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Potentially tainted dried coconut has prompted the national recall of two products linked to a Salmonella outbreak in which 13 people have become ill across eight states.
According to the Centers for Disease Control and Prevention (CDC), the outbreak includes illnesses that began last Sept. 22. The most recent illness was reported on Feb. 26.
People who became sick range in age from 1 to 73, with a median age of 40. Sixty-seven percent of those who became sick are female. Three victims have been hospitalized; no deaths have been reported.
The most recent CDC case count map shows that the outbreak has sickened people in California (5), Oregon (2), Colorado, Connecticut, Idaho, Missouri, Texas, and Utah.
dried coconut recalls
The recalls involve the following products:
International Harvest Organic Go Smile! Dried Coconut Raw
International Harvest Inc. of Mount Vernon, NY, recalled 14,620 pounds of bulk and 24,270 bags of its Organic Go Smile! Dried Coconut Raw.
The retail version of the Organic Go Smile! Dried Coconut Raw is packaged in a 9-ounce poly/plastic bag, UPC: 7 39446 40220 7, with the following “Sell by Dates” on the back of the bag: 010118, 020118, 030118, 040118, 050118,060118, 070118, 080118, 090118, 100118, 110118, 120118, 010119, 020119, 030119.
The bulk version was sold in a 25-bulk case labeled with the following batch/lot numbers: OCSM-0010, OCSM-0011, OCSM-0014.
The products were distributed to customers via online retailers, retail stores, and distributors. They were shipped to California, Colorado, Connecticut, Florida, Georgia, Illinois, Maine, New Hampshire, New Jersey, New York, Oklahoma, Utah, Vermont, and Washington.
Consumers are urged to return the product to its place of purchase. In addition, anyone with questions can call International Harvest at 914-699-5600, Monday through Friday, 8 a.m. to 5 p.m. (Eastern).
Natural Grocers Coconut Smiles Organic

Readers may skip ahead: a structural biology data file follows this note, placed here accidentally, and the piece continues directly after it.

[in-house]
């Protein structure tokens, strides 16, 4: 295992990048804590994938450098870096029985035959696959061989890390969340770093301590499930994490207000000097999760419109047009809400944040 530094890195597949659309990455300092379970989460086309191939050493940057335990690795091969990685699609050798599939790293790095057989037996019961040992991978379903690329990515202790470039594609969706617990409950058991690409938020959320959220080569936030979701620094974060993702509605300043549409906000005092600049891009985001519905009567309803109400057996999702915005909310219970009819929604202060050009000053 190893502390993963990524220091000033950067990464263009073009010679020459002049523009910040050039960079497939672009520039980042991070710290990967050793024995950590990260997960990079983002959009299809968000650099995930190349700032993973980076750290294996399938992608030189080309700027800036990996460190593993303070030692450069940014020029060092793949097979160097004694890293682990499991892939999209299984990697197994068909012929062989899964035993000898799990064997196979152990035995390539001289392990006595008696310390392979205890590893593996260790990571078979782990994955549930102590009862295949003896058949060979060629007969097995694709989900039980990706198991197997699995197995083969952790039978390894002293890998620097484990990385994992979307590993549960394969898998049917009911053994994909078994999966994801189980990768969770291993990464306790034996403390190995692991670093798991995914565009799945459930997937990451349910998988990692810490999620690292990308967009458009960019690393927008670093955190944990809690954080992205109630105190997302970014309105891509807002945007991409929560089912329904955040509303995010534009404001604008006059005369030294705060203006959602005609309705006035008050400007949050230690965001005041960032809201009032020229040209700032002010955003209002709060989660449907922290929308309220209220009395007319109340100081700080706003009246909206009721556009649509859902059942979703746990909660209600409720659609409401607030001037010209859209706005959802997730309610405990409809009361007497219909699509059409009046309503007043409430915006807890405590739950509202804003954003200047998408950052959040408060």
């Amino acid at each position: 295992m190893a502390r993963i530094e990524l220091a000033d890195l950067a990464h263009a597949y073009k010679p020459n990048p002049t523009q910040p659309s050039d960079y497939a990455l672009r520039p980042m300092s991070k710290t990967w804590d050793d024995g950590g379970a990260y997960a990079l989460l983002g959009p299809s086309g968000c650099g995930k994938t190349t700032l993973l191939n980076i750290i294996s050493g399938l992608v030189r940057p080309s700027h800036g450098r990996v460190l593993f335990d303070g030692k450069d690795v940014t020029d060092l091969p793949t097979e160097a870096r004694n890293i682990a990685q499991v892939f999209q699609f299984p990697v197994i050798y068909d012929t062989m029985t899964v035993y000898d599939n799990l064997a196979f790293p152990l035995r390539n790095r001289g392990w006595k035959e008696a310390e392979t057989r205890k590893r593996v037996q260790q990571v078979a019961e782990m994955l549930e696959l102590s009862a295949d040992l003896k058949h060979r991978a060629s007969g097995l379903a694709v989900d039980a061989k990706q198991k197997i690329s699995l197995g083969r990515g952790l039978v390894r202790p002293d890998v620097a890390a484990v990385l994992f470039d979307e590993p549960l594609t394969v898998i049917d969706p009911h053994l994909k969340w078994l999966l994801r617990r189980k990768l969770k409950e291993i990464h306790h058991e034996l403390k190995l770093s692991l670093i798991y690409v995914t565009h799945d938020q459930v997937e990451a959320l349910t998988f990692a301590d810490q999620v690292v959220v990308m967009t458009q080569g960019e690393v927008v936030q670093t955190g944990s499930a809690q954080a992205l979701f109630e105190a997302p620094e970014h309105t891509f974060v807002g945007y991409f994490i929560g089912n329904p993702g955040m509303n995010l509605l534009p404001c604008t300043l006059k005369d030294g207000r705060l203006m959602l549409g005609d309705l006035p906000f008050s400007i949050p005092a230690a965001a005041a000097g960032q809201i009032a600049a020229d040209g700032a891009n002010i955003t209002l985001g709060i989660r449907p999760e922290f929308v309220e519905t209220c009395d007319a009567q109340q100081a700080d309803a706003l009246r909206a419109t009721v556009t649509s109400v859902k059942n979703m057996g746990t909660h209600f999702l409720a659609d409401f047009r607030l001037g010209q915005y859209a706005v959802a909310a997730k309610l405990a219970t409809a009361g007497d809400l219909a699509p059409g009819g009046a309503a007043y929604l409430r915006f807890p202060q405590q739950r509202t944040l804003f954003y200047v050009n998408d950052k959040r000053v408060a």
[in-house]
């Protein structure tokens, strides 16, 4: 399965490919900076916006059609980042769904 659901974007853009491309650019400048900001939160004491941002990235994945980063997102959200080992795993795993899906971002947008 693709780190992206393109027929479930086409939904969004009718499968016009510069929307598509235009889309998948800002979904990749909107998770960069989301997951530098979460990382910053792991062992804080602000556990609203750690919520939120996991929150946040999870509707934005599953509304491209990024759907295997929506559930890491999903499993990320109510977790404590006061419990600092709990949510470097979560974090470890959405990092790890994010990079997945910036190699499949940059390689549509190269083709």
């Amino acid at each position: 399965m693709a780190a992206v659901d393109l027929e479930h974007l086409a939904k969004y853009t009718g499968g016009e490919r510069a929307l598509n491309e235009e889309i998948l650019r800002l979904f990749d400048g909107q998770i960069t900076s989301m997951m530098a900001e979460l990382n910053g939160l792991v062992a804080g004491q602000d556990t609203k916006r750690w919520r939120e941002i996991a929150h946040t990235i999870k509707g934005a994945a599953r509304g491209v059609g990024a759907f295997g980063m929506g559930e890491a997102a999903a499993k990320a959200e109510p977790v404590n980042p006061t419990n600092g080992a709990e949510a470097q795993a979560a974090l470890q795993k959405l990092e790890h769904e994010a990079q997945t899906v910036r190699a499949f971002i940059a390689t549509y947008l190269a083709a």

Vitamin Cottage Natural Food Markets Inc. of Lakewood, CO, recalled Natural Grocers brand 10-ounce Coconut Smiles Organic.
The snacks are packaged in clear plastic bags weighing 10 ounces and bearing a “Natural Grocers” label. All packages with packed-on dates prior to 18-075 (March 16, 2018) are subject to recall. The packed-on date can be found in the bottom left-hand corner of the label.
A Natural Grocers spokesperson told the Miami Herald in an email that Coconut Smiles Organic is manufactured by International Harvest.
Consumers who have questions are urged to call Natural Grocers at 303-986-4600, ext. 80531, Monday through Friday, 10 a.m. to 7 p.m. (Eastern).
Collected dried coconut
shows Salmonella typhimurium
The CDC is not alone in investigating this Salmonella outbreak. It reported that the Food and Drug Administration (FDA) and public health and regulatory officials in several states also are investigating.
Officials from numerous agencies collected leftover dried coconut from the homes of people who became sick. Dried coconut also was collected from Natural Grocers store locations where ill people had shopped, and from the Natural Grocers’ Distribution Center.
FDA testing identified the outbreak strain of Salmonella typhimurium in an unopened sample of Natural Grocers Coconut Smiles Organic collected from Natural Grocers. The outbreak strain also was identified in an opened, leftover sample of Natural Grocers Coconut Smiles Organic collected from an ill person’s home.
The FDA also identified the outbreak strain of Salmonella typhimurium in samples of International Harvest Brand Organic Go Smile! Dried Coconut Raw.
Frozen shredded coconut
produced outbreak at start of year
Salmonella has been hard on coconut lovers this year. The CDC reported on a January Salmonella outbreak connected to Coconut Tree Brand frozen Shredded Coconut. In that outbreak, 27 people became ill in nine states, and six of them were hospitalized. The CDC declared that outbreak over in mid-February.
Facts and figures
Salmonella bacteria produce salmonellosis, which the CDC says is responsible for up to 1 million illnesses in the U.S. annually. Salmonellosis can develop 12 hours to three days after eating food contaminated with Salmonella.
Symptoms generally include:
- abdominal pain
Symptoms can last up to a week. Most people recover without treatment.
Diarrhea can become so severe, however, that hospitalization is required. The CDC estimates that of those 1 million annual cases of salmonellosis, 19,000 victims require hospitalization – and about 380 will die.
Complications from salmonellosis
People most at risk for complications are children younger than 5, pregnant women, senior citizens, and people with compromised immune systems.
Pregnant women are at a higher risk for contracting salmonellosis because their immune systems are weakened because of the hormonal changes they are undergoing. A pregnant woman who contracts salmonellosis can suffer a miscarriage, go into premature labor, or experience stillbirth.